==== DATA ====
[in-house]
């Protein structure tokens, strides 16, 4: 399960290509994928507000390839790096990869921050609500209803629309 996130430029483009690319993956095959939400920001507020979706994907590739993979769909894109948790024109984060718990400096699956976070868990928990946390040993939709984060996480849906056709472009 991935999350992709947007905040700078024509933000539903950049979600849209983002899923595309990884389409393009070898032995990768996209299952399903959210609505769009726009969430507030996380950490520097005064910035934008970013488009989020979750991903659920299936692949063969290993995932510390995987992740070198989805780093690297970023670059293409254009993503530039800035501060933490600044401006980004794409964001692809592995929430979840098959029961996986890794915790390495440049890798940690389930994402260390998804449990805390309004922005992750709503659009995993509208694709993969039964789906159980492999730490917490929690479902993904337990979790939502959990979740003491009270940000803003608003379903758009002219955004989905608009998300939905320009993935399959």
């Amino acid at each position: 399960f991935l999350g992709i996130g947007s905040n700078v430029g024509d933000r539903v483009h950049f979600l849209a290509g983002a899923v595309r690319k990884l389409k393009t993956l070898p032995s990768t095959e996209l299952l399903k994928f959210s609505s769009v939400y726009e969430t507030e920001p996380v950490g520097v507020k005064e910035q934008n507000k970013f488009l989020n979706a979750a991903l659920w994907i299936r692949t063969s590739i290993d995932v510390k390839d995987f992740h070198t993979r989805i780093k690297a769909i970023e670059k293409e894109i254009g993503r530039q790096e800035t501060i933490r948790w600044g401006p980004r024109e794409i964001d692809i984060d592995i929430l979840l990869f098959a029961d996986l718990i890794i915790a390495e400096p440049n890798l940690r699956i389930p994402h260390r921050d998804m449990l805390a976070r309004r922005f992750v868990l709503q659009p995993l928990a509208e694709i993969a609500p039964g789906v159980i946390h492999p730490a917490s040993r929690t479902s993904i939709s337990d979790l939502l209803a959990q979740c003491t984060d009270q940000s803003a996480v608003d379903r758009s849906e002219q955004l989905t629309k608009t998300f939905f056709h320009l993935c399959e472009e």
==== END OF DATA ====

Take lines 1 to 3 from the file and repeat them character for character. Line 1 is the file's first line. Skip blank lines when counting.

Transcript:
[in-house]
């Protein structure tokens, strides 16, 4: 399960290509994928507000390839790096990869921050609500209803629309 996130430029483009690319993956095959939400920001507020979706994907590739993979769909894109948790024109984060718990400096699956976070868990928990946390040993939709984060996480849906056709472009 991935999350992709947007905040700078024509933000539903950049979600849209983002899923595309990884389409393009070898032995990768996209299952399903959210609505769009726009969430507030996380950490520097005064910035934008970013488009989020979750991903659920299936692949063969290993995932510390995987992740070198989805780093690297970023670059293409254009993503530039800035501060933490600044401006980004794409964001692809592995929430979840098959029961996986890794915790390495440049890798940690389930994402260390998804449990805390309004922005992750709503659009995993509208694709993969039964789906159980492999730490917490929690479902993904337990979790939502959990979740003491009270940000803003608003379903758009002219955004989905608009998300939905320009993935399959």
């Amino acid at each position: 399960f991935l999350g992709i996130g947007s905040n700078v430029g024509d933000r539903v483009h950049f979600l849209a290509g983002a899923v595309r690319k990884l389409k393009t993956l070898p032995s990768t095959e996209l299952l399903k994928f959210s609505s769009v939400y726009e969430t507030e920001p996380v950490g520097v507020k005064e910035q934008n507000k970013f488009l989020n979706a979750a991903l659920w994907i299936r692949t063969s590739i290993d995932v510390k390839d995987f992740h070198t993979r989805i780093k690297a769909i970023e670059k293409e894109i254009g993503r530039q790096e800035t501060i933490r948790w600044g401006p980004r024109e794409i964001d692809i984060d592995i929430l979840l990869f098959a029961d996986l718990i890794i915790a390495e400096p440049n890798l940690r699956i389930p994402h260390r921050d998804m449990l805390a976070r309004r922005f992750v868990l709503q659009p995993l928990a509208e694709i993969a609500p039964g789906v159980i946390h492999p730490a917490s040993r929690t479902s993904i939709s337990d979790l939502l209803a959990q979740c003491t984060d009270q940000s803003a996480v608003d379903r758009s849906e002219q955004l989905t629309k608009t998300f939905f056709h320009l993935c399959e472009e």